Endorsement: Another term for Los Angeles County Assessor Jeffrey Prang? Yes
Los Angeles County Assessor Jeffrey Prang is seeking reelection this year, and voters would be wise to give him a third term.
The public may not be familiar with Prang or the county assessor’s office, and that’s not a bad thing. He was elected to the job in 2014 to fill the spot left vacant by John Noguez — who garnered plenty of attention, and not in a good way. Noguez was charged in 2012 with accepting bribes for lowering property owners’ assessments, and spent the rest of his term on a paid leave of absence. (After an appellate court dismissed the case against Noguez on a technical violation in 2020, the Los Angeles County district attorney’s office refiled the charges, and the case is still pending.)
Prang has done an admirable job of dispelling the dark cloud his predecessor left over the department. He has worked to modernize the office by upgrading its computer system (a project that is still unfolding) and digitizing records. He has tackled the backlog of assessment appeals and put in place a $45 filing fee to reduce meritless appeals, and is developing new ways to recruit and train assessors to fill the vacancies in his department.
All of this while educating himself on this esoteric work. The assessor’s job is to appraise newly built, improved or purchased properties and business assets to determine how much property tax the owners must pay each year. The office also handles appeals of decisions made by its appraisers.
California needs a fiscal watchdog who is independent from the party in power.
Typically, elected county assessors come from the ranks of the department. Prang was not an appraiser by training nor had he worked in real estate. He had many years of experience in local government — including a stint on the West Hollywood City Council. Eight years after his election, he has become a leader among state assessors and is a member of the executive board of the California Assessors’ Assn.
Three people are running to unseat Prang — all deputy assessors who believe they could do a better job running the 1,300-employee department. Mike Campbell and Sandy Sun have both been in their jobs for many years, but have no management experience. Nor could they offer specifics on how, if elected, they would address the complaints about Prang’s administration, which center mainly on vacancies in the department and frustrations with the new computer system. The third challenger, Anthony Lopez, did not respond to our interview invitations and has no campaign website.
Prang’s latest term has not been without complications. Earlier this year, San Fernando Valley Democratic Sen. Bob Hertzberg, who is running for a seat on the Los Angeles County Board of Supervisors, criticized Prang for moving too slowly to process thousands of claims allowed under Proposition 19, a 2020 state ballot measure that expanded the eligibility for property tax transfers. But the problems were the result of confusing language in Proposition 19. Hertzberg wrote and the Legislature passed a bill in 2021 to clarify the rules, and the assessor now has to get through the backlog of applications. Prang says that the criticism is unfair and that assessors had warned state officials they would not be ready to process claims in just the few months allowed in the measure. (The Howard Jarvis Taxpayers Assn., which has endorsed Prang and one of Hertzberg’s opponents in the supervisor’s race, says the backlog is not the assessor’s fault.)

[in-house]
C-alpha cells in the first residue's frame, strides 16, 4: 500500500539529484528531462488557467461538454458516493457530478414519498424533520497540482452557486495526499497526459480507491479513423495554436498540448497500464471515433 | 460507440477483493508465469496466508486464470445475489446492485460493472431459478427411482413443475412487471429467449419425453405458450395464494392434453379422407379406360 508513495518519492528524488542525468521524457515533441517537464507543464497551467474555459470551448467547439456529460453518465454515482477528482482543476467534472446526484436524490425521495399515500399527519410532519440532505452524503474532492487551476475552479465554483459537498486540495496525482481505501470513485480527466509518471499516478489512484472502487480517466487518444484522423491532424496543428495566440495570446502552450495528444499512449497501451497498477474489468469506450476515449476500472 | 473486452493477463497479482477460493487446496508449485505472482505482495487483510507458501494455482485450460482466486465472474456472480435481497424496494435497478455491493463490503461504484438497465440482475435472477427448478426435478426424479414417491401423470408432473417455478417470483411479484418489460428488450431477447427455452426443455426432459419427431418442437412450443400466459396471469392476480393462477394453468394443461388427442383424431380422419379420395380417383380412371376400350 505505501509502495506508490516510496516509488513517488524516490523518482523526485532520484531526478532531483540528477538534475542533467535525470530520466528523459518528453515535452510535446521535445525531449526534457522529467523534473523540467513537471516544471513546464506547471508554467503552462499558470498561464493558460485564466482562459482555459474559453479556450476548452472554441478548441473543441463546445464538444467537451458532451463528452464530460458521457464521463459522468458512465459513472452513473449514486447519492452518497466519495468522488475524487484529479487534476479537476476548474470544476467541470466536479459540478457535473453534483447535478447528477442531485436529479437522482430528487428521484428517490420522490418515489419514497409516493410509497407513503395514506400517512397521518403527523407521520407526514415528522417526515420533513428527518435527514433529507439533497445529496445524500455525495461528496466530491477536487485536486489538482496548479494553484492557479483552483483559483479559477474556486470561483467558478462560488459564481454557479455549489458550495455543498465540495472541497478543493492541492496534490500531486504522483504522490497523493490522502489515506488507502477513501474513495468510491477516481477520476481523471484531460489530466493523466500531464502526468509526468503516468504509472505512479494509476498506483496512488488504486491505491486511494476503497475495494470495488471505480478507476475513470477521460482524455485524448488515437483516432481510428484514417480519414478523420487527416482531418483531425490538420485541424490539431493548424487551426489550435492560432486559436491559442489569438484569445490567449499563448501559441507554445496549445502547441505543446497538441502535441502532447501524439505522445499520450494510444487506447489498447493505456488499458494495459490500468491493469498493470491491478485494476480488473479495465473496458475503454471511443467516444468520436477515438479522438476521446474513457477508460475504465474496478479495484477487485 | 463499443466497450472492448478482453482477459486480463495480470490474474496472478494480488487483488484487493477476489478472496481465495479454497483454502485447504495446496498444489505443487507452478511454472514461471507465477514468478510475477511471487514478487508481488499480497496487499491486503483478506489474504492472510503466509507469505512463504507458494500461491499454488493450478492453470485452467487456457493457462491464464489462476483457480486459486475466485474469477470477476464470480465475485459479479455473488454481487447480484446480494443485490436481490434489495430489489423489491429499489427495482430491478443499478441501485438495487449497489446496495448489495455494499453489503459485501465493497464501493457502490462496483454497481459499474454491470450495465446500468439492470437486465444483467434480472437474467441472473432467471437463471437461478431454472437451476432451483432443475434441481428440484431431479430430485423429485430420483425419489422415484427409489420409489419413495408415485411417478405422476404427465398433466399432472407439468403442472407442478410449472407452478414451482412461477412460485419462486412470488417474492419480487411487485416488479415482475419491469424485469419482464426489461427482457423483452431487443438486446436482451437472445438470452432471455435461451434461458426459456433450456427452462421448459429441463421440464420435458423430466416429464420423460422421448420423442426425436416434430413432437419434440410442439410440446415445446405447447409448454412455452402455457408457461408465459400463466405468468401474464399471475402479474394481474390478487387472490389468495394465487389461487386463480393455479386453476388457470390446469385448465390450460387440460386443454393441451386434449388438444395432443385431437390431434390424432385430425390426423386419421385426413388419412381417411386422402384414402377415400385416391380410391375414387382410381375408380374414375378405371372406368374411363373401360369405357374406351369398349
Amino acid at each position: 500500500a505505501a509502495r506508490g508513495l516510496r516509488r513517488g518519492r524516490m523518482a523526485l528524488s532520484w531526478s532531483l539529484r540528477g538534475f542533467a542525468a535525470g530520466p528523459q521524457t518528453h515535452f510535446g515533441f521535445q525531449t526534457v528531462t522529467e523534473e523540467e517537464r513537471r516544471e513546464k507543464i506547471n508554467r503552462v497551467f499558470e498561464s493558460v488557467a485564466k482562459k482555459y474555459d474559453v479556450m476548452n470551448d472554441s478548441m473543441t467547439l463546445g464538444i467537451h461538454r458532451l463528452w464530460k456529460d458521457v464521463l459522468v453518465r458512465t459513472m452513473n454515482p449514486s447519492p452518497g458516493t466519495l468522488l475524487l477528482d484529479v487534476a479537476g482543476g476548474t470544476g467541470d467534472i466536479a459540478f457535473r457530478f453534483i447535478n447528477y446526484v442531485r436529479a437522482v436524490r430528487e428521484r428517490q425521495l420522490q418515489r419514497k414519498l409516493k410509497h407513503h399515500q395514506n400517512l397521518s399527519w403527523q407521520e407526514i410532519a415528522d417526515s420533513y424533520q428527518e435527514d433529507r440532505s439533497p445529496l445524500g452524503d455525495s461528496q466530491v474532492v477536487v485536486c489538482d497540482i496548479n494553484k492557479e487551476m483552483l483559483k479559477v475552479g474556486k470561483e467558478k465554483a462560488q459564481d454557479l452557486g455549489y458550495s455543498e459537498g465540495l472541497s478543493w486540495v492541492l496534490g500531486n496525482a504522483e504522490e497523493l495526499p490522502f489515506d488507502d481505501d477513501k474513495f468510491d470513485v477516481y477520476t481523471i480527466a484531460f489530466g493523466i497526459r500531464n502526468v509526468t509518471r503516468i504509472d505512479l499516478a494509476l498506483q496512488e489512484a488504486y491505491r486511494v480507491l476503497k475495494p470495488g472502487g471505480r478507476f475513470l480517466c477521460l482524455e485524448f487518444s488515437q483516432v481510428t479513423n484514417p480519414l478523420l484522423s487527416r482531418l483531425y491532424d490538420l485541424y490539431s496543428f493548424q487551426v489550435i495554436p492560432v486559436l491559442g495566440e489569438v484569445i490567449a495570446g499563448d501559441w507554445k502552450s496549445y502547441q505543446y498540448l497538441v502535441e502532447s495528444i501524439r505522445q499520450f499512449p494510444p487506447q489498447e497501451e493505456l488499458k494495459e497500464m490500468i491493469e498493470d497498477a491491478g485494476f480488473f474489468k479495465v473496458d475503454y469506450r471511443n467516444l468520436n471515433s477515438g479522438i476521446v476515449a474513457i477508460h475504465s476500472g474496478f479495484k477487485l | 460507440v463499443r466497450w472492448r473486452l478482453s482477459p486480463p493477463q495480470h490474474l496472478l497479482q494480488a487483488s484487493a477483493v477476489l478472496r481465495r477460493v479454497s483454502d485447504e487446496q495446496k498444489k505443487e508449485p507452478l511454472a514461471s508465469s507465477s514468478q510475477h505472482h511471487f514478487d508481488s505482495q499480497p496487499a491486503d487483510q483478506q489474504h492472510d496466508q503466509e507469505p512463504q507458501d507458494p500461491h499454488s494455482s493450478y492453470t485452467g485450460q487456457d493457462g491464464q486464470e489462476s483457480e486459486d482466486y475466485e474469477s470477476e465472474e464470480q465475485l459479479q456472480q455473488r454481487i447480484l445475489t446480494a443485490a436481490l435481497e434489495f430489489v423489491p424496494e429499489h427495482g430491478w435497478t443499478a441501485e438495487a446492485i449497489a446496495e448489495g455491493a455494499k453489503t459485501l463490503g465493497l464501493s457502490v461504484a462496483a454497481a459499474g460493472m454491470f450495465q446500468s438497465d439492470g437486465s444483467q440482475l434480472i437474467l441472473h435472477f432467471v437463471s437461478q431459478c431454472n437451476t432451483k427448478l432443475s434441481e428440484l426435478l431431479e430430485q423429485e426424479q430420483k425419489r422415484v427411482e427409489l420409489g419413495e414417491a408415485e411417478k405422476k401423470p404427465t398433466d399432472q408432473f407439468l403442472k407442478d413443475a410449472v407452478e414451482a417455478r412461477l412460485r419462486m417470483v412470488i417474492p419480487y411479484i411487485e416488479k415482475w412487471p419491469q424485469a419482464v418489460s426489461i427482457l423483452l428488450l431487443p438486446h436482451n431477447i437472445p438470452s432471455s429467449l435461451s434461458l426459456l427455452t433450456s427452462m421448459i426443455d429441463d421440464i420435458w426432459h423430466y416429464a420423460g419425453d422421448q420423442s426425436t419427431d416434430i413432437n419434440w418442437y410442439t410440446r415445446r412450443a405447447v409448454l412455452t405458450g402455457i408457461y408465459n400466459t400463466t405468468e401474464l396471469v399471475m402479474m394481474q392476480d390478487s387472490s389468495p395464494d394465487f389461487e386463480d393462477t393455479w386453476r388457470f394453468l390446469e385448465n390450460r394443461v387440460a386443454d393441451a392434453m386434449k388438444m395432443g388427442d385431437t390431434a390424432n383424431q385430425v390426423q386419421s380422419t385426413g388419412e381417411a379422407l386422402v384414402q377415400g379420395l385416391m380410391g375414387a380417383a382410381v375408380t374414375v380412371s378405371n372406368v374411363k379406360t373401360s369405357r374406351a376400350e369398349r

And in 2019, his office was accused in a whistleblower lawsuit of giving favorable treatment to connected taxpayers, including Rand Corp. and John Barger, the brother of county Supervisor Kathryn Barger. The lawsuit was filed by three employees of the assessor’s department and further suggested that special tax treatment was a “quid pro quo” for campaign contributions, but didn’t cite any specific claims and also accused county lawyers of purposely losing appeals. Prang said none of the cases cited in the lawsuit involve campaign donors and calls the claims unfounded. The suit is pending before the county court.
Here are the L.A. Times’ editorial board endorsements for elected offices in Los Angeles city and county, LAUSD, superior court, statewide offices, the state legislature and U.S. House and Senate seats.
The assessor’s office is a large agency and needs sound management. And of all the people on the ballot, Prang is the best one to handle the challenges.
Read more endorsements at: latimes.com/endorsements.
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